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pH Properties of Buffer Solutions—Classic Lab Kit for AP® Chemistry

By: The Flinn Staff

Item #: AP6445 

Price: $55.13

In Stock.

With the pH Properties of Buffer Solutions Classic Lab Kit for AP® Chemistry, students investigate the properties of buffer solutions. This lab is challenging and tests students’ understanding of pH and buffer chemistry.

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Classic AP Requirement #19—Preparation and Properties of Buffer Solutions

In this laboratory, students investigate the properties of buffer solutions. The students make two ideal buffer solutions, one consisting of a weak acid and its conjugate base and the other, a weak base and its conjugate acid. The initial pH of each solution is determined. Strong acid and strong base are then added to each buffer in a series of steps, with the pH determined after each addition. The resulting pH values after each addition are compared to calculated values for each buffer. A challenging lab to test students’ understanding of pH and buffer chemistry.

Complete for 24 students working in pairs.

pH Properties of Buffer Solutions Inquiry Guidance & AP® Chemistry Curriculum Alignment Transition Guide available! Follow the link in Resources to find this valuable publication that lets you adapt this classic AP Chemistry experiment for guided-inquiry and correlate with the AP Chemistry curriculum framework.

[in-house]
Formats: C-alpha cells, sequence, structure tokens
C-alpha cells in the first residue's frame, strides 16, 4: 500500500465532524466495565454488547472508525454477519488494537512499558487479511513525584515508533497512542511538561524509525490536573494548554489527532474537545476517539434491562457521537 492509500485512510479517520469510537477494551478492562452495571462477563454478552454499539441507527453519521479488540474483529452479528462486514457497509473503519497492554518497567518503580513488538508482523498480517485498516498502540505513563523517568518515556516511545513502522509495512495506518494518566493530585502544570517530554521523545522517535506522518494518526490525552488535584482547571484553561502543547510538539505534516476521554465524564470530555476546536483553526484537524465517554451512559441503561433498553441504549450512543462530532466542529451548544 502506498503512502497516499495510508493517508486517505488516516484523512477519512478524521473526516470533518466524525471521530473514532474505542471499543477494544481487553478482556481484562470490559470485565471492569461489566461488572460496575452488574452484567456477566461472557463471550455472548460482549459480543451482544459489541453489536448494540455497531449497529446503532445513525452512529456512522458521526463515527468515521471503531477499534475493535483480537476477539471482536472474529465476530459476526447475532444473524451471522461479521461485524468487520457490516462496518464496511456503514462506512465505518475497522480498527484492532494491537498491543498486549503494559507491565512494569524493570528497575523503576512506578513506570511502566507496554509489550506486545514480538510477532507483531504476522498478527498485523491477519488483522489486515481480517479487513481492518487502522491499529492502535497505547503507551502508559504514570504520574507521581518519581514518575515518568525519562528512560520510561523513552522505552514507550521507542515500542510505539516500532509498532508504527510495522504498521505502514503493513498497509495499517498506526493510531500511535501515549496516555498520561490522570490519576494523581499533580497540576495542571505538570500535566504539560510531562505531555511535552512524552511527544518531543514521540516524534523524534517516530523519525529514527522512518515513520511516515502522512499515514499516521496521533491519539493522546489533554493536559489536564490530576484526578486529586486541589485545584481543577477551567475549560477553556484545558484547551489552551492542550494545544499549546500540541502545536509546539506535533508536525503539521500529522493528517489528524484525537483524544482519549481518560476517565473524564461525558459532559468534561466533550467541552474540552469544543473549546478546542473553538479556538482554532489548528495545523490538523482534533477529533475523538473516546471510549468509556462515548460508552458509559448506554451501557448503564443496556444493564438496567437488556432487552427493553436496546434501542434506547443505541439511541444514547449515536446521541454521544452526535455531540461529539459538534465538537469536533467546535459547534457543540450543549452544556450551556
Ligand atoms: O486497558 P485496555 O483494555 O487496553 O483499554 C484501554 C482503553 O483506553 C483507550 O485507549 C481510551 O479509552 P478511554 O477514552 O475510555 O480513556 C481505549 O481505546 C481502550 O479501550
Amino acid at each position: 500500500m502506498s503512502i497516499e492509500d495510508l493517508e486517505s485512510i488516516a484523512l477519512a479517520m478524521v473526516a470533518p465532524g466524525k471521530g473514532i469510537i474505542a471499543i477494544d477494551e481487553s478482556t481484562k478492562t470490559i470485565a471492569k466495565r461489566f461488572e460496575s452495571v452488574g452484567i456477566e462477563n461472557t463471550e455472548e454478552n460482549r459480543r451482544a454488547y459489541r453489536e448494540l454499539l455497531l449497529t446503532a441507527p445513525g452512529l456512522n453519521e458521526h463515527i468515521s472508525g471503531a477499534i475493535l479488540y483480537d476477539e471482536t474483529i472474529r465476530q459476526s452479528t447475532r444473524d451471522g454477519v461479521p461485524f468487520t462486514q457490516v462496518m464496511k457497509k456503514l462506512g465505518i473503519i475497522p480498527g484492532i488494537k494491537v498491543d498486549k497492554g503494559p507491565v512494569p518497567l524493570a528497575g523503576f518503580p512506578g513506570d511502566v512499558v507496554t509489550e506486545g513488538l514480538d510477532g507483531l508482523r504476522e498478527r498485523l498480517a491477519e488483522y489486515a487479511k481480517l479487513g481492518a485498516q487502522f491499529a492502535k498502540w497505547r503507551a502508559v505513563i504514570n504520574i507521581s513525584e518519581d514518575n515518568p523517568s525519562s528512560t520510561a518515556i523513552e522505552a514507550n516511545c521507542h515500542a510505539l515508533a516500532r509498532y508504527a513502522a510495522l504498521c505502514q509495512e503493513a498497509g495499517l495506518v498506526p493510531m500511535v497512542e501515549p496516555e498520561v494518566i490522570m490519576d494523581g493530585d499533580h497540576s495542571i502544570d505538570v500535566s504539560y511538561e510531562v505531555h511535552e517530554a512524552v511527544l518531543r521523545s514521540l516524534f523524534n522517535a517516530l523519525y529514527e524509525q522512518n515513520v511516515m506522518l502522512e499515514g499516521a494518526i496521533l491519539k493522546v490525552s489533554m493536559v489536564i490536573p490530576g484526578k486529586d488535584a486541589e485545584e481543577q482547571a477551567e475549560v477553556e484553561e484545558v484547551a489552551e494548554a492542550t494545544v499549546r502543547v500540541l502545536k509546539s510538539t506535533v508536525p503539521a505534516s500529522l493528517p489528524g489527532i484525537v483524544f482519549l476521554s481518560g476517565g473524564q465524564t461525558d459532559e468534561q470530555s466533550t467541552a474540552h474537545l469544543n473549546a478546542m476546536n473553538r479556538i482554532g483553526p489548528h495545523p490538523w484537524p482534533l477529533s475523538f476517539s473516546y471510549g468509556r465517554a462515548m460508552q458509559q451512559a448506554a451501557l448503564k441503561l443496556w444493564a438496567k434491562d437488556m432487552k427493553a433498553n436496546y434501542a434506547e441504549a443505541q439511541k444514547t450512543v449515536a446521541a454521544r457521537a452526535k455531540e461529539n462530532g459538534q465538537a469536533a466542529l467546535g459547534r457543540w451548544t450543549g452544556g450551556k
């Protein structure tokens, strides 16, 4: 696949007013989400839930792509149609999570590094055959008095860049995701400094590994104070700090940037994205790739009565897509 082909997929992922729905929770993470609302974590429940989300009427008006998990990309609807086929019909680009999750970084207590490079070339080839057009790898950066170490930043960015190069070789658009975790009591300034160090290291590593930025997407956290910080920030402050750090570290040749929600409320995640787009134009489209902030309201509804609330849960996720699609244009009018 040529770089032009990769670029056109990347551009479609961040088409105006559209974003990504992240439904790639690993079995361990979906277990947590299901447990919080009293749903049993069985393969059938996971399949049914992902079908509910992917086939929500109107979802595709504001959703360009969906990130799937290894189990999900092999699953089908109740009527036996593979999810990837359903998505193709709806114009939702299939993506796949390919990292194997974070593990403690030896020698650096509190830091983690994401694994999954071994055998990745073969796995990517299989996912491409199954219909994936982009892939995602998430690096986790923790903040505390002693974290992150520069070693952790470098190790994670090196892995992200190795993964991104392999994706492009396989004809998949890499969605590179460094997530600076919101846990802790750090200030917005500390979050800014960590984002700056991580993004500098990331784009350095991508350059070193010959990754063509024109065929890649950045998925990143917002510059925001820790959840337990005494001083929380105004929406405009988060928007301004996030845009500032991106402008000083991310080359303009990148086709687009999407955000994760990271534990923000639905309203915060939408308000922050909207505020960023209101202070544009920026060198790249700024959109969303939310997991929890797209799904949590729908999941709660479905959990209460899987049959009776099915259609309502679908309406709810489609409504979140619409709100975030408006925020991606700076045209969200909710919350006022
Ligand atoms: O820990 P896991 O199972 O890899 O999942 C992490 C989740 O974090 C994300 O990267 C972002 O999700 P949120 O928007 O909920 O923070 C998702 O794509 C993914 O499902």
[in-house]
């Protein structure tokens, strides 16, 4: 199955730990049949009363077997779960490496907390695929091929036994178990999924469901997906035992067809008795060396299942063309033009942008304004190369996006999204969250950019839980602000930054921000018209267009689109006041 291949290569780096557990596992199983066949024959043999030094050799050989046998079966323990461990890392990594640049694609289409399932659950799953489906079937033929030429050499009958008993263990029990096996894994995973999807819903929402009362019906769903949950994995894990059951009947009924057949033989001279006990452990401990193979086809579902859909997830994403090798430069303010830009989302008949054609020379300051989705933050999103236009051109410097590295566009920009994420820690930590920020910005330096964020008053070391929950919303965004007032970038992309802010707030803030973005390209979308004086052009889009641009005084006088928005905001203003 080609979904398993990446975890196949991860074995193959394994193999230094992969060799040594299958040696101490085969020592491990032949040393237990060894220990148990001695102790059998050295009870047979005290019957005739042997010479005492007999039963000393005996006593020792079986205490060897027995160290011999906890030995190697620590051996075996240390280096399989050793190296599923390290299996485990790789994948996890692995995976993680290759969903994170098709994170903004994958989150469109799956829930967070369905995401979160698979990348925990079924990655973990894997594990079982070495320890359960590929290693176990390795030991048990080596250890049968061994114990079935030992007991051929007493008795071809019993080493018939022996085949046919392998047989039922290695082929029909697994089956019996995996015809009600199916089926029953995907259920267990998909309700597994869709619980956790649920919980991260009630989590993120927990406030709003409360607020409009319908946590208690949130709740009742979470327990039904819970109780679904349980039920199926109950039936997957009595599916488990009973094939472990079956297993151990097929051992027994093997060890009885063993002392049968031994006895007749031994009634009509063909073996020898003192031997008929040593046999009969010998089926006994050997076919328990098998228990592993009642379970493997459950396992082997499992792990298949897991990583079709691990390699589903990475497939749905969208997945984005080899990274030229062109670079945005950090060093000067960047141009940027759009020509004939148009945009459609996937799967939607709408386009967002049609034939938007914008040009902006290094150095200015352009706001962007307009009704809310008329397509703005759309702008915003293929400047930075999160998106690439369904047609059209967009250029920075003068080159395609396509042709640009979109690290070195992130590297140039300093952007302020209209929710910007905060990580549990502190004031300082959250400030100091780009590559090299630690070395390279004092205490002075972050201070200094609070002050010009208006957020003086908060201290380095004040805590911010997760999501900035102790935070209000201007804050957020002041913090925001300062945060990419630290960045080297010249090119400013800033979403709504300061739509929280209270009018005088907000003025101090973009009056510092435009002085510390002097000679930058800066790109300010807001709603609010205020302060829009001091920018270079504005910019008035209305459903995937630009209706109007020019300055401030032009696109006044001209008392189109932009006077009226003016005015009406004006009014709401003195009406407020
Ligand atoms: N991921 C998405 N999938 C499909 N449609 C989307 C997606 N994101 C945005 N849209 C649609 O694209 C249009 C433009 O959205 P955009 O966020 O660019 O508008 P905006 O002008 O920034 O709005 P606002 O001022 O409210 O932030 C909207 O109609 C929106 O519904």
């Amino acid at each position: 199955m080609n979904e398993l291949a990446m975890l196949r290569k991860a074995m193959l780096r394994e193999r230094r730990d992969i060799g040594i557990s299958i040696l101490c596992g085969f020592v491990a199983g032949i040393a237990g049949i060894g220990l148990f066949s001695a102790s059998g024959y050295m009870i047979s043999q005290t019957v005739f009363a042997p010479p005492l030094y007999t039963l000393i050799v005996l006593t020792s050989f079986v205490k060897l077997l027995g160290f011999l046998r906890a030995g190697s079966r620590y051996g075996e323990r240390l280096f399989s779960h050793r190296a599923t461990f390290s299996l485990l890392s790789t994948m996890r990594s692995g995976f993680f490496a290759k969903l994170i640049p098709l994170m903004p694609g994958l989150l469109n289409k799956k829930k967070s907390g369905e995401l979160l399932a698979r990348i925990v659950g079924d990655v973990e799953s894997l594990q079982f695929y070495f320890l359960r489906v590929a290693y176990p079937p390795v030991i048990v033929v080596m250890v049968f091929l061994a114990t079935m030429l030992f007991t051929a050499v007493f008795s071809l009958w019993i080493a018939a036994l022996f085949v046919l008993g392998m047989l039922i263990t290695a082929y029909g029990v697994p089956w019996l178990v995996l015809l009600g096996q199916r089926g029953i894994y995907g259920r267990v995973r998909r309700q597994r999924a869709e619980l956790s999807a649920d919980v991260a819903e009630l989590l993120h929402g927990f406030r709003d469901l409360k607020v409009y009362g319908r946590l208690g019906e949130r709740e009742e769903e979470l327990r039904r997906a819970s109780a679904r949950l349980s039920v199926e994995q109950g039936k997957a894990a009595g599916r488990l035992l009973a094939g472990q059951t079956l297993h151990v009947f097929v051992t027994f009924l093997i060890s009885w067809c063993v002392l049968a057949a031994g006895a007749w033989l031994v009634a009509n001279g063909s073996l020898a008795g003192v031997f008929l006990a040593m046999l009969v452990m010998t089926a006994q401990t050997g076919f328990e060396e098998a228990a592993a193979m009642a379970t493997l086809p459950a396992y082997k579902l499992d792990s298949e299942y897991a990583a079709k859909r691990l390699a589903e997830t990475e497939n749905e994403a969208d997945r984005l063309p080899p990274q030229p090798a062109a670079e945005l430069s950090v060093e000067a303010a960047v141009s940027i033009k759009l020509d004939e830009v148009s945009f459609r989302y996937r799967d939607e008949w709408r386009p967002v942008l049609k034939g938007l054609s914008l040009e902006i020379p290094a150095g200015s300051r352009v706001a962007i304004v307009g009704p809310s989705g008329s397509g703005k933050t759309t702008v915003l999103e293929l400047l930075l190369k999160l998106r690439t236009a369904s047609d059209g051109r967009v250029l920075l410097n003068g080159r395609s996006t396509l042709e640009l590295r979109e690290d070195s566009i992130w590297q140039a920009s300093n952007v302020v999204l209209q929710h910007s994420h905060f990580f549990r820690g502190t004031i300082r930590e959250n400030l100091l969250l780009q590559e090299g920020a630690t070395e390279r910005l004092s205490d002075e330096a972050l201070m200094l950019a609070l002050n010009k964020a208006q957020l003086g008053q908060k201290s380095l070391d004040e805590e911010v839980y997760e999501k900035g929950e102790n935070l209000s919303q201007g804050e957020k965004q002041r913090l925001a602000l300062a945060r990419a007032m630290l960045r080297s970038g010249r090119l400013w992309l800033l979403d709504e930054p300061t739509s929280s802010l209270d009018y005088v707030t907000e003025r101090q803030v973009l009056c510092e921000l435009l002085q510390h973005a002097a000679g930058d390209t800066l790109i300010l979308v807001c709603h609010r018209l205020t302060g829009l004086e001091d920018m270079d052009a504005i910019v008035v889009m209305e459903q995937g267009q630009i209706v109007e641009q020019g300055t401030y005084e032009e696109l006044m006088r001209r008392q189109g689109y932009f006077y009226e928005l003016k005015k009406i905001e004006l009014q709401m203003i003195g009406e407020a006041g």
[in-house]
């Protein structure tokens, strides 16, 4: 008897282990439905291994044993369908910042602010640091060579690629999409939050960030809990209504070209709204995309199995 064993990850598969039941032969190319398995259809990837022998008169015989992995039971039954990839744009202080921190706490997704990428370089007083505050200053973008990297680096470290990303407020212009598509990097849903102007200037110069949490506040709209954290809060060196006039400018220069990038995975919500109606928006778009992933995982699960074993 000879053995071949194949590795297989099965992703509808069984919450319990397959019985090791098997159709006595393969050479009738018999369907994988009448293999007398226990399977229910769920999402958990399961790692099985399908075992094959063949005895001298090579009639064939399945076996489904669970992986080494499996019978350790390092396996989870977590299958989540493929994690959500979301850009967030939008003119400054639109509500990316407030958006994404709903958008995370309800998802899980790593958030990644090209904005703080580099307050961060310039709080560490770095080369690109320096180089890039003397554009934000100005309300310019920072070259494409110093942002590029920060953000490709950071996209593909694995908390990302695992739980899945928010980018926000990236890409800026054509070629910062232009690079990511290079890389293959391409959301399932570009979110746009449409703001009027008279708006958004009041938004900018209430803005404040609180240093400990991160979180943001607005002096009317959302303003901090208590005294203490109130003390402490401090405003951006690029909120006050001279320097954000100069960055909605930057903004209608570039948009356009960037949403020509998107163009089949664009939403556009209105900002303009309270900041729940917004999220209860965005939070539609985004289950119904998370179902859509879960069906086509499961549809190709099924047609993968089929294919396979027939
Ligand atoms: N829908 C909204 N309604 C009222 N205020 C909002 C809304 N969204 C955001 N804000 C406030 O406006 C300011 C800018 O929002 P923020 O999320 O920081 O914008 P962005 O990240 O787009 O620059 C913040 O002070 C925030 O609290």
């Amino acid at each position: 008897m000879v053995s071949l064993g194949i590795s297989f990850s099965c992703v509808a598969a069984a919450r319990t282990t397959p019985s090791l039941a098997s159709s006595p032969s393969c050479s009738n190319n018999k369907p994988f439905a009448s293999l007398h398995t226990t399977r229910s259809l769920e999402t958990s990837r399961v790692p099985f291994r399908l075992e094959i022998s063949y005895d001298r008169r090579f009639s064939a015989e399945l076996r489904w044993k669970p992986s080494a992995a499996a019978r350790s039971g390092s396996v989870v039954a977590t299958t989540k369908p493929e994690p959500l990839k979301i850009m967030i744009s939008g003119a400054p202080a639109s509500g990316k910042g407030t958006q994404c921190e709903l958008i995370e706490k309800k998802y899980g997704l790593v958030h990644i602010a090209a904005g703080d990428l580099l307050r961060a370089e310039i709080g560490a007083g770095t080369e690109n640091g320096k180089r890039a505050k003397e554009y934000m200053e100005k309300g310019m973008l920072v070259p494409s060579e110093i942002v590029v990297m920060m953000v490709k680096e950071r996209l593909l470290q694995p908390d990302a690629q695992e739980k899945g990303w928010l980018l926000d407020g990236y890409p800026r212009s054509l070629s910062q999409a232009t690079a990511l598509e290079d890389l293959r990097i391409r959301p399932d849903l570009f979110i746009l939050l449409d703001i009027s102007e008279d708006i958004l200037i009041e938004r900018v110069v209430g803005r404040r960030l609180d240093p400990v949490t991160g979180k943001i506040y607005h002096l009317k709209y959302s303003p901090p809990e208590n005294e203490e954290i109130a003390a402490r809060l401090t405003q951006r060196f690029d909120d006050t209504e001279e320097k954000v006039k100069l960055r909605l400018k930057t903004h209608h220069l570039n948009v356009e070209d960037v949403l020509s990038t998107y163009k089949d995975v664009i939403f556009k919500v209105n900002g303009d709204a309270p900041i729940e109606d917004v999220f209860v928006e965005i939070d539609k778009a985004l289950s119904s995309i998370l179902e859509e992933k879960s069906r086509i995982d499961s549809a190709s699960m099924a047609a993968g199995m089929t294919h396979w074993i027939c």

Materials Included in Kit: 
Acetic acid solution, 0.1 M, 500 mL, 2
Ammonia/Ammonium chloride buffer, pH 9.26, 500 mL, 3
Hydrochloric acid solution, 0.2 M, 400 mL
Sodium acetate solution, 0.1 M, 500 mL, 2
Sodium hydroxide solution, 0.2 M, 200 mL, 2
Pipet, Beral-type, graduated, 50

Additional Materials Required (for each lab group): pH 7 buffer solution, distilled water, beakers, graduated cylinders, magnetic stirrer and stir bar (optional), marking pen, pH meter (or pH sensor), stirring rod, wash bottle.

Correlation to Next Generation Science Standards (NGSS)

Science & Engineering Practices

Planning and carrying out investigations
Analyzing and interpreting data
Asking questions and defining problems
Using mathematics and computational thinking

Disciplinary Core Ideas

HS-PS1.A: Structure and Properties of Matter
HS-PS1.B: Chemical Reactions

Crosscutting Concepts

Scale, proportion, and quantity
Cause and effect
Systems and system models

Performance Expectations

HS-PS1-1: Use the periodic table as a model to predict the relative properties of elements based on the patterns of electrons in the outermost energy level of atoms.
HS-PS1-2: Construct and revise an explanation for the outcome of a simple chemical reaction based on the outermost electron states of atoms, trends in the periodic table, and knowledge of the patterns of chemical properties.
HS-PS1-5: Apply scientific principles and evidence to provide an explanation about the effects of changing the temperature or concentration of the reacting particles on the rate at which a reaction occurs.
HS-PS1-7: Use mathematical representations to support the claim that atoms, and therefore mass, are conserved during a chemical reaction.